Too harmful to the climate: The shipping industry emits almost 3 percent of global CO2 emissions
Photo: Christian Charisius / picture alliance / dpa
Hardly anyone knows the shipping industry better than
Since 2015, the 55-year-old has been CEO of MAN Energy Solutions, the world market leader in two-stroke engines that power large container ships and bulk carriers.
And Lauber sees a trend reversal in the market: "A year ago we had about ten inquiries per year for engines powered by methanol," explains the CEO.
"Today, that project pipeline has grown twentyfold."
"The trend is towards methanol":
, CEO of MAN Energy Solutions
The Augsburg-based company prepared for the energy transition years ago.
"The key experience for us was the Paris climate agreement in 2015, where the 1.5-degree target was agreed," Lauber describes his change in strategy.
"Since then we have been developing engines that can also be powered by synthetic fuels."
This is also sorely needed, after all, shipping alone is currently responsible for almost 3 percent of global CO₂ emissions.
If international shipping were a country, there would only be five countries that emit more CO₂.
At the same time, the freighter is and remains the most important and most efficient means of transport in the world.
The ocean liners already move around 70 percent of all goods traded worldwide – with just an average of 20 employees per freighter.
In addition, sea transport produces fewer harmful greenhouse gases than land or air transport alternatives.
The Organization for Economic Co-operation and Development (OECD) predicts that the share of sea transport will increase to 75 percent by the year 2100.
The International Maritime Organization (IMO) also expects demand to continue to grow every year.
The industry must therefore act urgently in order to achieve the goal of the Paris climate agreement.
"The technology is there"
The IMO has therefore set itself the goal of halving CO2 emissions by 2050 compared to 2008 levels.
Industry and shipping companies are even more ambitious.
The Association of German Shipowners (VDR) wants to completely decarbonize the German fleet by 2050 and is also demanding that the IMO tighten the specifications.
And this voice carries weight, after all, with more than 1900 ships, Germany is still one of the most important shipping nations in the world and, with the Hamburg shipping company Hapag-Lloyd, is home to the fifth largest container shipping company in the world.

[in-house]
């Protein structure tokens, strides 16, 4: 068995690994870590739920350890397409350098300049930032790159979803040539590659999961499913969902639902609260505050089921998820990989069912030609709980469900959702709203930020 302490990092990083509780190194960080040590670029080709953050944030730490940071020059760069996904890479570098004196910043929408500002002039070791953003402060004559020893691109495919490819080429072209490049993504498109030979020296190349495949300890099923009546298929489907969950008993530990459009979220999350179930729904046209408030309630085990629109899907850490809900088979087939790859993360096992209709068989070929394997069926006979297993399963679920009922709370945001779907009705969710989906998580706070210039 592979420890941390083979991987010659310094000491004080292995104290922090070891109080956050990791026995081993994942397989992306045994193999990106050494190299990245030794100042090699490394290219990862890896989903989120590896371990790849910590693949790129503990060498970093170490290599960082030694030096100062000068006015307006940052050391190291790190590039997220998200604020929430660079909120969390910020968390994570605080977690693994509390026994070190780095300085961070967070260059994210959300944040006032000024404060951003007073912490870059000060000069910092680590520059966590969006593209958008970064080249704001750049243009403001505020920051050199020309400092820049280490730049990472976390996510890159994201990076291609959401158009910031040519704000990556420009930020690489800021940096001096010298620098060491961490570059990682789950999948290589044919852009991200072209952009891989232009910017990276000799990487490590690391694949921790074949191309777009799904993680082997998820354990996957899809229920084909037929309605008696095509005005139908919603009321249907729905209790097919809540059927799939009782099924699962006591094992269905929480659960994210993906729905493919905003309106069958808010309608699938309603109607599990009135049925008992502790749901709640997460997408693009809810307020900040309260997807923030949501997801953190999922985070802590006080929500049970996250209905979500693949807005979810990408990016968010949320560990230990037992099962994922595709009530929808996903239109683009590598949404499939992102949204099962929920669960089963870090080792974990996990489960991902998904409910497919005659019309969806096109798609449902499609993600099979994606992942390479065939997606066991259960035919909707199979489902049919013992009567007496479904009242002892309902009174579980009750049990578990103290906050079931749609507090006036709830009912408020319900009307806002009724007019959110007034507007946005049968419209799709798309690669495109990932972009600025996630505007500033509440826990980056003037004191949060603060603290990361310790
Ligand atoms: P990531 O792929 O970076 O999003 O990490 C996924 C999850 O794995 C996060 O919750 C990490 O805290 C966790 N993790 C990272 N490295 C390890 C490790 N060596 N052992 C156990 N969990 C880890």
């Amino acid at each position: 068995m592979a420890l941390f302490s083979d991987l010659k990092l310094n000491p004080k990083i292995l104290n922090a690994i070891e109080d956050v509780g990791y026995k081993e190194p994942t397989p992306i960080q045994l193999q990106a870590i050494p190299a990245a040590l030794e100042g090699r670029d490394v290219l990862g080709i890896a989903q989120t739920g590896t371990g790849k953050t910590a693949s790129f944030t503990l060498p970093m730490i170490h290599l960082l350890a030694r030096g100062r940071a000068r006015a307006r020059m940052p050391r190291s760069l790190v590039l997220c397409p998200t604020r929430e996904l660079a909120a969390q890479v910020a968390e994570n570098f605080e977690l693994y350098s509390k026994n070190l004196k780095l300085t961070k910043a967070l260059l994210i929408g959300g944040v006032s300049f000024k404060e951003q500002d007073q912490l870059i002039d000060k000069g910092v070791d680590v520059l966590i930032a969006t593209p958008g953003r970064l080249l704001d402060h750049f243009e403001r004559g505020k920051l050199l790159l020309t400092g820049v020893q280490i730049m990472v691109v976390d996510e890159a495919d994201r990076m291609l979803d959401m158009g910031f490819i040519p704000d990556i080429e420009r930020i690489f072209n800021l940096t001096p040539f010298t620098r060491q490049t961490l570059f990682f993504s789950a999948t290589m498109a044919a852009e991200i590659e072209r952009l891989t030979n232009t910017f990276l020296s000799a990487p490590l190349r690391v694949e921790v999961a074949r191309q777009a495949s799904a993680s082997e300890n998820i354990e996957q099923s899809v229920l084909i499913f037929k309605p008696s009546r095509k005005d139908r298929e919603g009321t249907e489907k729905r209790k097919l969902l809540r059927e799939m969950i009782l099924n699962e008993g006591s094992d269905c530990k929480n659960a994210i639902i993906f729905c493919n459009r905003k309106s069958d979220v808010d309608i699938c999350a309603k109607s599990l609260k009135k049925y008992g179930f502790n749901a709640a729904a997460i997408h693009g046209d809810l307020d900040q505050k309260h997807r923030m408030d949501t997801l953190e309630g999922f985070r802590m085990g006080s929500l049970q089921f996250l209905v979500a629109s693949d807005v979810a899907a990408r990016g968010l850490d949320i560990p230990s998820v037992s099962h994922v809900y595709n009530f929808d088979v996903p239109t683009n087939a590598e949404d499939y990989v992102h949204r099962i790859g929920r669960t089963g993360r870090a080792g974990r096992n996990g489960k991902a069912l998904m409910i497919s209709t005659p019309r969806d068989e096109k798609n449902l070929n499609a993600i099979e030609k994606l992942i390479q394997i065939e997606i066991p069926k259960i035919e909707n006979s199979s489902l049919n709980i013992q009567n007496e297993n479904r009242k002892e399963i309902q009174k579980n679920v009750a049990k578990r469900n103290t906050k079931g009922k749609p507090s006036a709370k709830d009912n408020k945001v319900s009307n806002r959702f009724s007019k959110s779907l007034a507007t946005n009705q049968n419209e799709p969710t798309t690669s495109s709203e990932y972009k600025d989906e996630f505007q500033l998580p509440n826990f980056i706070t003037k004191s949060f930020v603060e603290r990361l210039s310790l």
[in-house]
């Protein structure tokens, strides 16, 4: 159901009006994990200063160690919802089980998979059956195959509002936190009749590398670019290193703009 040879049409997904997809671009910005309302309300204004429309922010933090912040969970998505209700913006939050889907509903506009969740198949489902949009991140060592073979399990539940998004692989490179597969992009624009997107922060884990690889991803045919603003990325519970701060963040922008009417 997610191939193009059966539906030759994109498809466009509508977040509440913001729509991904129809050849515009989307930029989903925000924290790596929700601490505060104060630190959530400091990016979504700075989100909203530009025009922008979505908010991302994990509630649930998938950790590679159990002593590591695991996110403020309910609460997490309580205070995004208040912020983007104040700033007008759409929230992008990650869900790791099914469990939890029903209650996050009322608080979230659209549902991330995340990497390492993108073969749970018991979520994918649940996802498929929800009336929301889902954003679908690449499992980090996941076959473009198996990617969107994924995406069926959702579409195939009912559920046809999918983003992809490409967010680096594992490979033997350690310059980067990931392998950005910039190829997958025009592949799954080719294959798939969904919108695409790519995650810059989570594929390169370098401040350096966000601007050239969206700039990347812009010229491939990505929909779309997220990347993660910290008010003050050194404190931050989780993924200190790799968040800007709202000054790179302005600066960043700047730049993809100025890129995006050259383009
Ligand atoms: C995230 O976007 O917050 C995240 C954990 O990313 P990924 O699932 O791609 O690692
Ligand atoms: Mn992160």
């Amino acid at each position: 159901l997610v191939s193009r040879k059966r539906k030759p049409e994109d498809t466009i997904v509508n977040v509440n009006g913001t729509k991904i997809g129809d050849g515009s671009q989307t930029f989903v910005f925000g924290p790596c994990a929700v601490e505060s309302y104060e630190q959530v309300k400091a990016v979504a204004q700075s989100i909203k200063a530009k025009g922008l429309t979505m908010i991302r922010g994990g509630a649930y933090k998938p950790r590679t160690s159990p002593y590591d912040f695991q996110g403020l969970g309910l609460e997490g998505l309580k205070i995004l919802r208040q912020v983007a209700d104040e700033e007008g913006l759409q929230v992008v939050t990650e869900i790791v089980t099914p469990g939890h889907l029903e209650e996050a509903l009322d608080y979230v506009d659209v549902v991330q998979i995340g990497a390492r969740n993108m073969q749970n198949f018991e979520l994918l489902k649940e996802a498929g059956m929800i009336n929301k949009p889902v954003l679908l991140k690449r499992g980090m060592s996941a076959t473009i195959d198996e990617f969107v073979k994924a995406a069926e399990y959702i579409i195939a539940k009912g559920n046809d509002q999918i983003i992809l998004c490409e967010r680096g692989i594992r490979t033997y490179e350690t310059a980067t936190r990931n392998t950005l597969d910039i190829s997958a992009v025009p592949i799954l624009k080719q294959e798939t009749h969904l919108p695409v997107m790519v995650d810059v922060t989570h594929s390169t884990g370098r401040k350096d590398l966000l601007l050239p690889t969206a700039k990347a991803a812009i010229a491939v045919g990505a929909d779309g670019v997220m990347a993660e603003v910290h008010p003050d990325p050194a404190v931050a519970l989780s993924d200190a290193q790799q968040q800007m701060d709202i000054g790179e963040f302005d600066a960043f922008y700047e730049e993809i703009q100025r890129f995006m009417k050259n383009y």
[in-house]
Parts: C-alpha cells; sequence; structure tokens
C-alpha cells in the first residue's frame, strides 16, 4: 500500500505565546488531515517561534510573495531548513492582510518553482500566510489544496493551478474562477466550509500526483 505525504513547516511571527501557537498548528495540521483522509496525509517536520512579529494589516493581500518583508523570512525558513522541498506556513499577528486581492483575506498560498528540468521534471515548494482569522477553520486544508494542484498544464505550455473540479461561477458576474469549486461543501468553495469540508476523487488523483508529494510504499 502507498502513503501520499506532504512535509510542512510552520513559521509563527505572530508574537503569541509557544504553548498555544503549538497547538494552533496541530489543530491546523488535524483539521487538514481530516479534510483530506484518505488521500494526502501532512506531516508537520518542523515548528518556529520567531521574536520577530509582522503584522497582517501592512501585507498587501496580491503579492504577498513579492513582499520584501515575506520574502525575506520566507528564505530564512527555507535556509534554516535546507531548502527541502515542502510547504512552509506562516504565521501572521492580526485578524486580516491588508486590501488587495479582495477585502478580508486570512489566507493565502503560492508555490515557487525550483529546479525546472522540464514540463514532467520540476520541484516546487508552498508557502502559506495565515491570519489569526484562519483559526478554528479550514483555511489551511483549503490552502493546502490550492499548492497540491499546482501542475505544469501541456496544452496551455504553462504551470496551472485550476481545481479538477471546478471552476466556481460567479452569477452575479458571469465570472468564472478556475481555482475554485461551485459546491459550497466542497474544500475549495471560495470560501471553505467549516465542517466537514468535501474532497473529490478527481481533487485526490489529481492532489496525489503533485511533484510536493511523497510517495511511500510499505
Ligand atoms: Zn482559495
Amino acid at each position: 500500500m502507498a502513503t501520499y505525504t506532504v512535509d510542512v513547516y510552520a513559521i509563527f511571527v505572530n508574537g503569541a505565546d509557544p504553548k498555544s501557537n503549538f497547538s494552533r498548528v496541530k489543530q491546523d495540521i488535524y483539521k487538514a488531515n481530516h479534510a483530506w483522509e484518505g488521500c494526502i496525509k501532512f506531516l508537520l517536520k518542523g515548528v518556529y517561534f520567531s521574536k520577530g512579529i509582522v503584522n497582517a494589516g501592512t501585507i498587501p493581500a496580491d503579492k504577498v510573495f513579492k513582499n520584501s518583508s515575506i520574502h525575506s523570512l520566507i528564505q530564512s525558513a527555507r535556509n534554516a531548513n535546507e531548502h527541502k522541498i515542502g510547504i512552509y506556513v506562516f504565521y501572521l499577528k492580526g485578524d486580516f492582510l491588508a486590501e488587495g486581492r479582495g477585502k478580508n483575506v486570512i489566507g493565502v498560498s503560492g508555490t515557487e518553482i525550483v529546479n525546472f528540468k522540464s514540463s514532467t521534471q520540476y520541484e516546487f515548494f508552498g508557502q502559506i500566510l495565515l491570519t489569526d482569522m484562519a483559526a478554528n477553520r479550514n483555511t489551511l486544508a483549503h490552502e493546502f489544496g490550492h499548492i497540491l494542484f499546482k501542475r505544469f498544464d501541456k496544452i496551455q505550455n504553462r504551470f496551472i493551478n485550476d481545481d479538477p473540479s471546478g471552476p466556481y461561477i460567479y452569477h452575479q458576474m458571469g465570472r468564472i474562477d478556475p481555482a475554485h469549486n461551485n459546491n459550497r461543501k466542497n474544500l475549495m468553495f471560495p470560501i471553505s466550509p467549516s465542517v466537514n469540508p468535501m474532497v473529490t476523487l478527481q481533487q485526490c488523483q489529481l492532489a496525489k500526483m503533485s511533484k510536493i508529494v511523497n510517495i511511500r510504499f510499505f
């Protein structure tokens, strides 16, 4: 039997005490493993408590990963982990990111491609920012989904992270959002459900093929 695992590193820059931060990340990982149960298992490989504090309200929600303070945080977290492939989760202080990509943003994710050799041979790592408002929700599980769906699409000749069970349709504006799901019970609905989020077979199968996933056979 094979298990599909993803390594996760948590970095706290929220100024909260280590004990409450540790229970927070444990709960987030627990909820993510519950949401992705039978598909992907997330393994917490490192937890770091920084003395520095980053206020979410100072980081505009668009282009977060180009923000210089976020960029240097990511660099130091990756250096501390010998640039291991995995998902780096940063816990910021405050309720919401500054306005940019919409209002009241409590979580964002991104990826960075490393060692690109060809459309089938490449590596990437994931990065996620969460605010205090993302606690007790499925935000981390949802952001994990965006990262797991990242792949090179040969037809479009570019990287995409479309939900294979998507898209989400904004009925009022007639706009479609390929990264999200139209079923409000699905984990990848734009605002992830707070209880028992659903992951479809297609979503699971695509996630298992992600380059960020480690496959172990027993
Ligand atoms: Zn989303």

MAN ES boss Lauber is even more optimistic and assumes that international shipping will be able to operate in a climate-neutral manner by 2045.
"The technology is there," says Lauber.
The trend is currently towards methanol, because today's freighters powered by heavy oil or diesel can be converted to the alternative fuel comparatively easily.
With a service life of around 30 years for container ships, this is a factor that should not be neglected.
In particular, the Danish shipping company Maersk, number two on the market, is driving this technology forward.
Another promising source of energy is ammonia.
Compared to the other renewable fuels, the fuel is cheaper and the raw materials are more readily available.
Here, however, the development is not quite as far advanced.
Engine developer MAN ES will only bring a corresponding drive onto the market next year, and the Port of Hamburg will only complete a corresponding terminal in 2026.
Ammonia is also toxic in high concentrations.
This is a special challenge, especially for passenger ships.
With both fuels, however, availability is a major problem.
In order to produce methanol or ammonia in an environmentally friendly way, large quantities of green hydrogen are required.
The infrastructure for loading and refueling ships with the new fuels has not yet been developed either.